Japan is considering allowing foreigners in some blue-collar positions to stay indefinitely in the fiscal year 2022, according to a Justice Ministry official on Thursday (Nov 18). Japan has traditionally distinguished itself among developed nations for its strict immigration policies. But with the country facing an urgent labor shortage, in addition to future challenges caused by population loss, it is seeking to open up to more foreigners.
More Chances for Blue-Collar Workers
The government is currently “evaluating” the topic, but any modification implies that visa renewals will be allowed, although permanent resident status will not be granted outright. A policy that went into force in 2019 authorized a category of “specified skilled workers” in 14 industries including farming, construction, and sanitation to stay for up to five years, but without their family members. According to the Nikkei business daily, the government is trying to expand other categories, which is presently restricted only for two of the 14 industries; construction and shipbuilding, to encompass all the remaining sectors, thus eliminating the five-year restriction.
Japan and Long-Going Immigration Issue
Recent situation could possibly open up opportunities for long-term residency in Japan that are currently only available to a tiny group of foreigners in highly sought-after professions. The government has been working to lessen such constraints, which have been cited by businesses as one of the reasons they are cautious to recruit such individuals. If the modification is implemented, such employees, who mainly come from Vietnam and China, would be able to renew their visas indefinitely and bring their families with them, just as the other group of higher skilled foreign workers is presently able to do.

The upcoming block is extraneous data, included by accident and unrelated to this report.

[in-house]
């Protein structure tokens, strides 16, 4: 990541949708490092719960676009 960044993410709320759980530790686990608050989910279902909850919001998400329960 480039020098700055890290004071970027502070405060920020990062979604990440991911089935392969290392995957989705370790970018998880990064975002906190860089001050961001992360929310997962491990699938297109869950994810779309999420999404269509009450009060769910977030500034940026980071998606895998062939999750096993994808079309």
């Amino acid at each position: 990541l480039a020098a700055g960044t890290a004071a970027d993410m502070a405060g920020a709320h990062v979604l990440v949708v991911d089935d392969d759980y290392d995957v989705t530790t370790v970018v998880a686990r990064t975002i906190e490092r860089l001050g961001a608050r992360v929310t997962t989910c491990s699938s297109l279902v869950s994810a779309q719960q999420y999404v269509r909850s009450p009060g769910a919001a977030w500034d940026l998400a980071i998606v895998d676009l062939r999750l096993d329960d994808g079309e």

Toshihiro Menju, managing director of the think tank Japan Center for International Exchange, explained how the country’s population is dwindling and how it is becoming a more significant issue. He said that if Japan wants to be considered as a top choice for overseas workers, it must emphasize that it has the right infrastructure in place to welcome them. While popular view suggested that large-scale immigration would be politically impossible, authorities cautiously developed ways to bring in progressively increasing but still relatively small numbers of workers without igniting any public controversy.
Foreign Workers in Number
The aging of Japan’s population has prompted serious concerns regarding the program in recent years. In 2016, official numbers revealed that the country’s population had decreased by about one million people in five years, marking the first time that records revealed a population decline. Former Prime Minister Shinzo Abe’s government pushed through a measure in late 2018 that allowed foreigners to work in 14 understaffed industries, based on an estimate that the fields in issue had a 345,000 labor shortage.
According to official data, the 2019 law was intended to attract 345,000 “specified skilled workers” over five years, but the inflow stagnated around 3,000 per month before the COVID-19 pandemic forced border closure. As of late 2020, Japan has 1.72 million foreign employees out of a total population of 125.8 million, with foreign nationals accounting for only 2.5 percent of the working population.